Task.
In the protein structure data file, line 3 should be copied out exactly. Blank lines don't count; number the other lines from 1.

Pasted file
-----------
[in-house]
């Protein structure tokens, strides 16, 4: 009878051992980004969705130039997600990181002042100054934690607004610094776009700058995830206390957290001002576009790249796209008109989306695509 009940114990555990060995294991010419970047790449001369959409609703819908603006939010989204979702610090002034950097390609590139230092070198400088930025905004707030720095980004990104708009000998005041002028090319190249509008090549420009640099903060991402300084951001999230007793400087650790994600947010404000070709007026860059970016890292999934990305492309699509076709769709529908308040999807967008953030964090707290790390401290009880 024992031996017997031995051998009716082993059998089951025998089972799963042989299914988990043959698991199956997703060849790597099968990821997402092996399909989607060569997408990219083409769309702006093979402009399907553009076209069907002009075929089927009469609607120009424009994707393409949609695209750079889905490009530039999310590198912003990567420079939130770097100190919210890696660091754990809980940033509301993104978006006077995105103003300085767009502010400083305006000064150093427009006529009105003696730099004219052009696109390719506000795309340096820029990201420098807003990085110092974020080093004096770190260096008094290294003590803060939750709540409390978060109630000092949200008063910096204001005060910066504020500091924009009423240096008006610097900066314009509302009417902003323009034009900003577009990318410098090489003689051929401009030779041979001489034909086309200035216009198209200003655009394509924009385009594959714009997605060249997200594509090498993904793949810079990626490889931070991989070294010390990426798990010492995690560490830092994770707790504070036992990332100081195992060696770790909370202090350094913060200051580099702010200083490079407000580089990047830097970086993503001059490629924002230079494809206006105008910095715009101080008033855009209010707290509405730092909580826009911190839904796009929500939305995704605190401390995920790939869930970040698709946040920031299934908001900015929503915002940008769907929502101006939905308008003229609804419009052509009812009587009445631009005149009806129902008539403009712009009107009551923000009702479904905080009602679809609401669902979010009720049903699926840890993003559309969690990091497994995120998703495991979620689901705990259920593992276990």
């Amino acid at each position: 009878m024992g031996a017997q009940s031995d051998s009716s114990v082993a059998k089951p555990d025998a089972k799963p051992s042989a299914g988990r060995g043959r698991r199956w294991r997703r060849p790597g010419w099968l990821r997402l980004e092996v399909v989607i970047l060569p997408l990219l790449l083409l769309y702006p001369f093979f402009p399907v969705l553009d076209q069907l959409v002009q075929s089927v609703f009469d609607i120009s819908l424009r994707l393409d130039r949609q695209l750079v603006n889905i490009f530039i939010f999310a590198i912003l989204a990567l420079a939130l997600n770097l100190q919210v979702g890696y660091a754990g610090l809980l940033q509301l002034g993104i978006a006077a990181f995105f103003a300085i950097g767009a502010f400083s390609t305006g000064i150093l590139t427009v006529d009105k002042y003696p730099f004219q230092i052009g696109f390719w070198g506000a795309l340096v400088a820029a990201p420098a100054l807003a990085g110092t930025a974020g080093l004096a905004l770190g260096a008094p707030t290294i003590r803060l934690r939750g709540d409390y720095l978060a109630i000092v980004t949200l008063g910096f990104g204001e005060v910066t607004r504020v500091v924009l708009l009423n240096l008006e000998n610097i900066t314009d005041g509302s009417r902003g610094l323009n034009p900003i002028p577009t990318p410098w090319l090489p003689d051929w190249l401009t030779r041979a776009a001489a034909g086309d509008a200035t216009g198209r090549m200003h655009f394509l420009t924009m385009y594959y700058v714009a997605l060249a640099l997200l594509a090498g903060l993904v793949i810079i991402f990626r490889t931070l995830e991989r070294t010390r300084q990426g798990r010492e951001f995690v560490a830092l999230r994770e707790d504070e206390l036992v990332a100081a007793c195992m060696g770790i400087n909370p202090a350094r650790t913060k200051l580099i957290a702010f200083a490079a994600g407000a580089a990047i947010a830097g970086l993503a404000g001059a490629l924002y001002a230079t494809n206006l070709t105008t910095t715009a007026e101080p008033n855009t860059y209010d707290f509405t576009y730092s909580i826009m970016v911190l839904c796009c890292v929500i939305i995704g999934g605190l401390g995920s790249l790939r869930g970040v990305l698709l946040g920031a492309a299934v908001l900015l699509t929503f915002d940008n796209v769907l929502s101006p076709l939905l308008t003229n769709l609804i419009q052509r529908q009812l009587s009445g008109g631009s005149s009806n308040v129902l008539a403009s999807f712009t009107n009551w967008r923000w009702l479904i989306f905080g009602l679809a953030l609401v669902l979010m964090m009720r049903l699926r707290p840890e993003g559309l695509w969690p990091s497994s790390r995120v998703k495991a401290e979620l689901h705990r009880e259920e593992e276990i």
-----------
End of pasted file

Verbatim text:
């Amino acid at each position: 009878m024992g031996a017997q009940s031995d051998s009716s114990v082993a059998k089951p555990d025998a089972k799963p051992s042989a299914g988990r060995g043959r698991r199956w294991r997703r060849p790597g010419w099968l990821r997402l980004e092996v399909v989607i970047l060569p997408l990219l790449l083409l769309y702006p001369f093979f402009p399907v969705l553009d076209q069907l959409v002009q075929s089927v609703f009469d609607i120009s819908l424009r994707l393409d130039r949609q695209l750079v603006n889905i490009f530039i939010f999310a590198i912003l989204a990567l420079a939130l997600n770097l100190q919210v979702g890696y660091a754990g610090l809980l940033q509301l002034g993104i978006a006077a990181f995105f103003a300085i950097g767009a502010f400083s390609t305006g000064i150093l590139t427009v006529d009105k002042y003696p730099f004219q230092i052009g696109f390719w070198g506000a795309l340096v400088a820029a990201p420098a100054l807003a990085g110092t930025a974020g080093l004096a905004l770190g260096a008094p707030t290294i003590r803060l934690r939750g709540d409390y720095l978060a109630i000092v980004t949200l008063g910096f990104g204001e005060v910066t607004r504020v500091v924009l708009l009423n240096l008006e000998n610097i900066t314009d005041g509302s009417r902003g610094l323009n034009p900003i002028p577009t990318p410098w090319l090489p003689d051929w190249l401009t030779r041979a776009a001489a034909g086309d509008a200035t216009g198209r090549m200003h655009f394509l420009t924009m385009y594959y700058v714009a997605l060249a640099l997200l594509a090498g903060l993904v793949i810079i991402f990626r490889t931070l995830e991989r070294t010390r300084q990426g798990r010492e951001f995690v560490a830092l999230r994770e707790d504070e206390l036992v990332a100081a007793c195992m060696g770790i400087n909370p202090a350094r650790t913060k200051l580099i957290a702010f200083a490079a994600g407000a580089a990047i947010a830097g970086l993503a404000g001059a490629l924002y001002a230079t494809n206006l070709t105008t910095t715009a007026e101080p008033n855009t860059y209010d707290f509405t576009y730092s909580i826009m970016v911190l839904c796009c890292v929500i939305i995704g999934g605190l401390g995920s790249l790939r869930g970040v990305l698709l946040g920031a492309a299934v908001l900015l699509t929503f915002d940008n796209v769907l929502s101006p076709l939905l308008t003229n769709l609804i419009q052509r529908q009812l009587s009445g008109g631009s005149s009806n308040v129902l008539a403009s999807f712009t009107n009551w967008r923000w009702l479904i989306f905080g009602l679809a953030l609401v669902l979010m964090m009720r049903l699926r707290p840890e993003g559309l695509w969690p990091s497994s790390r995120v998703k495991a401290e979620l689901h705990r009880e259920e593992e276990i």